BISSAU, GUINEA BISSAU —
Taxi driver Eduardo washes his blue car just a few blocks from the Presidential Palace of Guinea Bissau's leader, Mario Vaz.
He says the political stalemate — the country's parliament has not met in over two years — going on just down the road has led to a decrease in his income.
"The situation of the country is getting worse, nothing is getting better. The price of petrol is cheaper now, but food is more expensive," he said. "It's harder now to find customers. You just drive and drive and you have no customers. The roads are empty and everything has stopped."
The 21-year-old used to profit only about $5.50. But now he earns almost nothing after paying gas and the owner of the car for its use.
Eduardo is just one voice of many in this West African capital bemoaning the government's lack of action. Since August 2015, the parliament has not held session due to a disagreement between President Jose Mario Vaz and the PAIGC ruling party about who should be the prime minister.
The PAIGC won a majority of parliament seats in the last elections. So they say according to the constitution, they have the right to approve the best candidate for prime minister. But Vaz will not appoint their nominee. He dismissed their original choice, Domingos Simoes Pereira, in August of 2015.
The Conakry Agreements, reached in October 2016, were meant to solve the crisis. At the agreements, Vaz presented three names to PAIGC leaders to choose from for prime minister. PAIGC chose Augusto Olivais to rule the government, but Vaz named General Umaro Sissoco Embalo as prime minister.
The differing factions are meeting in the Nigerian capital, Abuja, Friday and Saturday to come to an agreement on who should lead the government. But a member of parliament for the PAIGC, Suzy Barbosa, said she has doubts the long-standing issues will be resolved.
"We have been having hope all these last years, all these times the president said he was going to make a change," she said.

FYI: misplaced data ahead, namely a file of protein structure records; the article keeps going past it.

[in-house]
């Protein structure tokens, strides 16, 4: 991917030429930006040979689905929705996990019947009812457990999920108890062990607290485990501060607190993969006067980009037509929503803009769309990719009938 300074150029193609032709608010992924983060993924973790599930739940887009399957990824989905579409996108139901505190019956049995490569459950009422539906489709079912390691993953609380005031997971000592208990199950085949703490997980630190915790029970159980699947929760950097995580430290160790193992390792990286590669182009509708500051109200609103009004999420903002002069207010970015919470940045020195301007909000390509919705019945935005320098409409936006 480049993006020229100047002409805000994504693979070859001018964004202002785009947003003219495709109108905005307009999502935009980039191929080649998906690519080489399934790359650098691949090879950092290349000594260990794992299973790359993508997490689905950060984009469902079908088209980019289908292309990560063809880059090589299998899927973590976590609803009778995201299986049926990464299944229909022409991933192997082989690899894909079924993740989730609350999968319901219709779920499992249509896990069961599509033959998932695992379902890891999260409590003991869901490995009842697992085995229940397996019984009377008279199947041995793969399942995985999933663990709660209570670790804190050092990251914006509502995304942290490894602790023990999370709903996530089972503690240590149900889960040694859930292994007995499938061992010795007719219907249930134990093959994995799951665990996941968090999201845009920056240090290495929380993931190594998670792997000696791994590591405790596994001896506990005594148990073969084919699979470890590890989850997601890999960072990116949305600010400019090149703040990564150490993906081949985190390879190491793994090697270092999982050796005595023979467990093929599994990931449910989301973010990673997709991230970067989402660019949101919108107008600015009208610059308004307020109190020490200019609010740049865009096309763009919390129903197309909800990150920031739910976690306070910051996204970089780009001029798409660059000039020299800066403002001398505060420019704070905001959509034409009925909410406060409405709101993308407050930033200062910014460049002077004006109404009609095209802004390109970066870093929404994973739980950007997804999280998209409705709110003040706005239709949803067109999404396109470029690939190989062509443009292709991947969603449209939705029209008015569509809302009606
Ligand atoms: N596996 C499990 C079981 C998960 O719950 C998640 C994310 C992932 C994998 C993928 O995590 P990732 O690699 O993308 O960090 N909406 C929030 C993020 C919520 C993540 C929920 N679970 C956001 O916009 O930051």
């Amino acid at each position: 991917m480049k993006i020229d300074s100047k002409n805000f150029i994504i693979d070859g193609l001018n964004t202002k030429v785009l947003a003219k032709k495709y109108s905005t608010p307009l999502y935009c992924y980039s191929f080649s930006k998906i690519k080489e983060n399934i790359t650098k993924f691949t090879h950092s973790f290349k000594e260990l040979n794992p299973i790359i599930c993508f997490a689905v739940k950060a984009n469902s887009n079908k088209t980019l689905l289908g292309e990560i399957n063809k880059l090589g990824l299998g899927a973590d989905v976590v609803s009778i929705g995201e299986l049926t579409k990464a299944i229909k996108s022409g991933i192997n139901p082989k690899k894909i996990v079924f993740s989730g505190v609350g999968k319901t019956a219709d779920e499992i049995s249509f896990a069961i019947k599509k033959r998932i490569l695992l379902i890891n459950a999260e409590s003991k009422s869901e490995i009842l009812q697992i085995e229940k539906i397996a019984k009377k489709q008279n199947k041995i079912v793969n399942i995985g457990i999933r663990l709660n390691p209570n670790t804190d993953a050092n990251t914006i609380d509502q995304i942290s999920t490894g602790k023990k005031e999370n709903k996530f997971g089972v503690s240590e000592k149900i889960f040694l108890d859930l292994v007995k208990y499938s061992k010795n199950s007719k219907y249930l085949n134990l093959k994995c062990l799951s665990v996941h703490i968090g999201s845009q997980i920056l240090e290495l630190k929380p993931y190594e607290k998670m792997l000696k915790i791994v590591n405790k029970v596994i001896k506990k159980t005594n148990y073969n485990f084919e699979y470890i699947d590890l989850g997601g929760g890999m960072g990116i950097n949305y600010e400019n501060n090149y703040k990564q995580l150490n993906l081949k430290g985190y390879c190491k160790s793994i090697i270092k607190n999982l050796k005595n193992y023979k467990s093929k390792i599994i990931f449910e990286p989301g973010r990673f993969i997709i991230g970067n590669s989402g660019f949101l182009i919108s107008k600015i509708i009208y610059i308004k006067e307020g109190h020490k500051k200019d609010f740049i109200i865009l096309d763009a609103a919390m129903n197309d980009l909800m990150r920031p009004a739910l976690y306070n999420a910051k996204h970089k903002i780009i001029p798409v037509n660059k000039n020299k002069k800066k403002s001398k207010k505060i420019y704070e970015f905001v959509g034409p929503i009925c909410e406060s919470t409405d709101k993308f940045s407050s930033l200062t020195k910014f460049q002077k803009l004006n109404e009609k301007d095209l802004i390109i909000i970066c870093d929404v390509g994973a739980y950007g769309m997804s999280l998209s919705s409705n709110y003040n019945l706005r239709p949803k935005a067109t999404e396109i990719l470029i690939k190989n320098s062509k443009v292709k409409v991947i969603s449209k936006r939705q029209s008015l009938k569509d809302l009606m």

Barbosa said a change must happen before the next elections, scheduled for April 2018.
"What we don't accept is to go to elections with this government, created by the president where we don't feel confidence in the people who are going to lead the process," she said.
She added that with the parliament standstill there is no government budget, and the economic effects are staggering.
"It's really bad. I think the country is not breathing," she said. "Our economy is completely suffocated. There will be a moment people won't be able to go on like this because they will be suffocated. They won't be able to live like this because with such a tension, something really bad can happen at any moment."
Protests against the president scheduled for this week were cancelled. Carlos Da Silva had planned to march. Da Silva is a spokesman for the civil society group known as the Movement of Conscious and Nonconformist Citizens. He said more needs to be done.
"The president must overturn the assembly and call for elections, general elections," he said. "Both presidential elections and legislative elections. This is what we want, because they are fighting, they are disputing over the power. The power is given by the people."
The president's supporters, such as Joaquim Batista Correia, member of the PRS party, say it is PAIGC that is holding up action. Fifteen members of the PAIGC party have defected to the president's side. Correia said they shot themselves in the foot by not reaching an agreement within their own party.
"There are 15 deputies who are not with their party, so they don't have a majority," he said. "We can have a consensus in democracy, and democracy is the majority."
Whether it's the PAIGC or the president who is at fault, for residents like Eduardo, an agreement cannot come soon enough.